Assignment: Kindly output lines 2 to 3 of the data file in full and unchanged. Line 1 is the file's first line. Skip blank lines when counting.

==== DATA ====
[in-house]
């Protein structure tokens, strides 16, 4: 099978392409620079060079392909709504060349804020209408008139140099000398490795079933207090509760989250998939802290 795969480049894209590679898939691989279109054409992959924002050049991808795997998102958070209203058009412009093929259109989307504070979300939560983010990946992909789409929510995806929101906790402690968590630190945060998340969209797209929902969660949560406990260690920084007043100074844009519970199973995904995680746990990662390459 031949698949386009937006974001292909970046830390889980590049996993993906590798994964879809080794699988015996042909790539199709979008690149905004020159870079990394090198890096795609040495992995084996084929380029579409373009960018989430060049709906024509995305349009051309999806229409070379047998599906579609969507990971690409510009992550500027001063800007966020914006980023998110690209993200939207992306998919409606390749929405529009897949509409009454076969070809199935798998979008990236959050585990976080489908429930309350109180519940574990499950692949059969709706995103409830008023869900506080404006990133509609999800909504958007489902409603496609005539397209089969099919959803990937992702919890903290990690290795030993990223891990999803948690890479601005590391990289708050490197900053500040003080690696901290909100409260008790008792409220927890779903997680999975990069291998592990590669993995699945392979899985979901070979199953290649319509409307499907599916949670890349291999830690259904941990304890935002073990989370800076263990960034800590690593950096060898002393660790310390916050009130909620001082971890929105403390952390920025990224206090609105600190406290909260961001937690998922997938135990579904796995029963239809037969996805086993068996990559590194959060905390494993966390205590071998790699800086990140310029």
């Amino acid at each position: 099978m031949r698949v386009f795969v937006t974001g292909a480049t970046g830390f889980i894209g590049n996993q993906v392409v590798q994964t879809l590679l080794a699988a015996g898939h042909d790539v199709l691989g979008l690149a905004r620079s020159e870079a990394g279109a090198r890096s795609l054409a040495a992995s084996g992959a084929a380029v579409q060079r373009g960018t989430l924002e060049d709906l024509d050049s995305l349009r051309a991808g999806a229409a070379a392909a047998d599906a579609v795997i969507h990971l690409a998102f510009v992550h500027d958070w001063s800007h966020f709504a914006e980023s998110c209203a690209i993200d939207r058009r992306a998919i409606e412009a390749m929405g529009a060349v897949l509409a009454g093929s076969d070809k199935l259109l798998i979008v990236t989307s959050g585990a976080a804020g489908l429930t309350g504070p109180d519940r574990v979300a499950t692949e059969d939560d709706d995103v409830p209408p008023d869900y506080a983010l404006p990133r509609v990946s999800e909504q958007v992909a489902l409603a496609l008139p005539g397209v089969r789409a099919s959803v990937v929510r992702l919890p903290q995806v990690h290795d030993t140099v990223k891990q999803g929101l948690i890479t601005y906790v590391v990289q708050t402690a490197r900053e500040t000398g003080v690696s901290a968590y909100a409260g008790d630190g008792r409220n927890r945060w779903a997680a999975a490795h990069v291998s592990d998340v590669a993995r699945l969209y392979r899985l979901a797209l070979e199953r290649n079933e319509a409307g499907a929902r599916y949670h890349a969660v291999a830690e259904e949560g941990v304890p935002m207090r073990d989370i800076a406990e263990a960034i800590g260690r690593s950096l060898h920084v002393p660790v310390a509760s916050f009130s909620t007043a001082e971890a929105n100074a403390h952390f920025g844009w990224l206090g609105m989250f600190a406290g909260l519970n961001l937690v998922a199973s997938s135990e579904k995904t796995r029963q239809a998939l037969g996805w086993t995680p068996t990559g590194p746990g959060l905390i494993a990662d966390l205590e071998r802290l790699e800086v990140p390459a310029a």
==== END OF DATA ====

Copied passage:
């Protein structure tokens, strides 16, 4: 099978392409620079060079392909709504060349804020209408008139140099000398490795079933207090509760989250998939802290 795969480049894209590679898939691989279109054409992959924002050049991808795997998102958070209203058009412009093929259109989307504070979300939560983010990946992909789409929510995806929101906790402690968590630190945060998340969209797209929902969660949560406990260690920084007043100074844009519970199973995904995680746990990662390459 031949698949386009937006974001292909970046830390889980590049996993993906590798994964879809080794699988015996042909790539199709979008690149905004020159870079990394090198890096795609040495992995084996084929380029579409373009960018989430060049709906024509995305349009051309999806229409070379047998599906579609969507990971690409510009992550500027001063800007966020914006980023998110690209993200939207992306998919409606390749929405529009897949509409009454076969070809199935798998979008990236959050585990976080489908429930309350109180519940574990499950692949059969709706995103409830008023869900506080404006990133509609999800909504958007489902409603496609005539397209089969099919959803990937992702919890903290990690290795030993990223891990999803948690890479601005590391990289708050490197900053500040003080690696901290909100409260008790008792409220927890779903997680999975990069291998592990590669993995699945392979899985979901070979199953290649319509409307499907599916949670890349291999830690259904941990304890935002073990989370800076263990960034800590690593950096060898002393660790310390916050009130909620001082971890929105403390952390920025990224206090609105600190406290909260961001937690998922997938135990579904796995029963239809037969996805086993068996990559590194959060905390494993966390205590071998790699800086990140310029």
């Amino acid at each position: 099978m031949r698949v386009f795969v937006t974001g292909a480049t970046g830390f889980i894209g590049n996993q993906v392409v590798q994964t879809l590679l080794a699988a015996g898939h042909d790539v199709l691989g979008l690149a905004r620079s020159e870079a990394g279109a090198r890096s795609l054409a040495a992995s084996g992959a084929a380029v579409q060079r373009g960018t989430l924002e060049d709906l024509d050049s995305l349009r051309a991808g999806a229409a070379a392909a047998d599906a579609v795997i969507h990971l690409a998102f510009v992550h500027d958070w001063s800007h966020f709504a914006e980023s998110c209203a690209i993200d939207r058009r992306a998919i409606e412009a390749m929405g529009a060349v897949l509409a009454g093929s076969d070809k199935l259109l798998i979008v990236t989307s959050g585990a976080a804020g489908l429930t309350g504070p109180d519940r574990v979300a499950t692949e059969d939560d709706d995103v409830p209408p008023d869900y506080a983010l404006p990133r509609v990946s999800e909504q958007v992909a489902l409603a496609l008139p005539g397209v089969r789409a099919s959803v990937v929510r992702l919890p903290q995806v990690h290795d030993t140099v990223k891990q999803g929101l948690i890479t601005y906790v590391v990289q708050t402690a490197r900053e500040t000398g003080v690696s901290a968590y909100a409260g008790d630190g008792r409220n927890r945060w779903a997680a999975a490795h990069v291998s592990d998340v590669a993995r699945l969209y392979r899985l979901a797209l070979e199953r290649n079933e319509a409307g499907a929902r599916y949670h890349a969660v291999a830690e259904e949560g941990v304890p935002m207090r073990d989370i800076a406990e263990a960034i800590g260690r690593s950096l060898h920084v002393p660790v310390a509760s916050f009130s909620t007043a001082e971890a929105n100074a403390h952390f920025g844009w990224l206090g609105m989250f600190a406290g909260l519970n961001l937690v998922a199973s997938s135990e579904k995904t796995r029963q239809a998939l037969g996805w086993t995680p068996t990559g590194p746990g959060l905390i494993a990662d966390l205590e071998r802290l790699e800086v990140p390459a310029a």